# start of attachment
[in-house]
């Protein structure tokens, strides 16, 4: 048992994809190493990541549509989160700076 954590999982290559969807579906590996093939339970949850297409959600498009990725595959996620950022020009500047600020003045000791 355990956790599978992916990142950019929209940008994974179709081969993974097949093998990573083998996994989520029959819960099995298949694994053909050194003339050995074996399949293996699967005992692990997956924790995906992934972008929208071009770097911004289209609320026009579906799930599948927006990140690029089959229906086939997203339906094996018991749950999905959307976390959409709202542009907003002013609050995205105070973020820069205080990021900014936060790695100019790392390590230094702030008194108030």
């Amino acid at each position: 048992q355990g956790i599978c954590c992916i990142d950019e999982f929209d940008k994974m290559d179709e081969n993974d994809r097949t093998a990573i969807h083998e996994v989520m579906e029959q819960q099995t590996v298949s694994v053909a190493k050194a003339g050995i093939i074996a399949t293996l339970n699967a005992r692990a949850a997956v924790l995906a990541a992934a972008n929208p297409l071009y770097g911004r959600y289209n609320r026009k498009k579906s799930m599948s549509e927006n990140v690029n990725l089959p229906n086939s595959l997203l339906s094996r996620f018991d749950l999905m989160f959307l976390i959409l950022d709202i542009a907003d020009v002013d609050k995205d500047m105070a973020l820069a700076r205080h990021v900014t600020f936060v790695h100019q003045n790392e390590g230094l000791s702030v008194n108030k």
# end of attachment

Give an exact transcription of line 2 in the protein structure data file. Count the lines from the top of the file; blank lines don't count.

């Protein structure tokens, strides 16, 4: 048992994809190493990541549509989160700076 954590999982290559969807579906590996093939339970949850297409959600498009990725595959996620950022020009500047600020003045000791 355990956790599978992916990142950019929209940008994974179709081969993974097949093998990573083998996994989520029959819960099995298949694994053909050194003339050995074996399949293996699967005992692990997956924790995906992934972008929208071009770097911004289209609320026009579906799930599948927006990140690029089959229906086939997203339906094996018991749950999905959307976390959409709202542009907003002013609050995205105070973020820069205080990021900014936060790695100019790392390590230094702030008194108030």